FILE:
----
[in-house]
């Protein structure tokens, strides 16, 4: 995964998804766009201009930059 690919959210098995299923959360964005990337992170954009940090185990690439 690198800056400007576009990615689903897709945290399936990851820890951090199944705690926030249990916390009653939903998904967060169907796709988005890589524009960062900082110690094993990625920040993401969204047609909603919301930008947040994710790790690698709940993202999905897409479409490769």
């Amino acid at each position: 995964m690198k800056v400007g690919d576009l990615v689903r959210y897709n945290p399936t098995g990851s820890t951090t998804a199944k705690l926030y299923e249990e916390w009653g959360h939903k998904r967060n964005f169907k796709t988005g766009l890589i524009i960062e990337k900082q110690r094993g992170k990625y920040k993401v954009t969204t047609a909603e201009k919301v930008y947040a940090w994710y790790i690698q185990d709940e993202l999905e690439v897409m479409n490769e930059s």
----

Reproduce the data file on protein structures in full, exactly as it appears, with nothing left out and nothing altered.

[in-house]
């Protein structure tokens, strides 16, 4: 995964998804766009201009930059 690919959210098995299923959360964005990337992170954009940090185990690439 690198800056400007576009990615689903897709945290399936990851820890951090199944705690926030249990916390009653939903998904967060169907796709988005890589524009960062900082110690094993990625920040993401969204047609909603919301930008947040994710790790690698709940993202999905897409479409490769």
């Amino acid at each position: 995964m690198k800056v400007g690919d576009l990615v689903r959210y897709n945290p399936t098995g990851s820890t951090t998804a199944k705690l926030y299923e249990e916390w009653g959360h939903k998904r967060n964005f169907k796709t988005g766009l890589i524009i960062e990337k900082q110690r094993g992170k990625y920040k993401v954009t969204t047609a909603e201009k919301v930008y947040a940090w994710y790790i690698q185990d709940e993202l999905e690439v897409m479409n490769e930059s």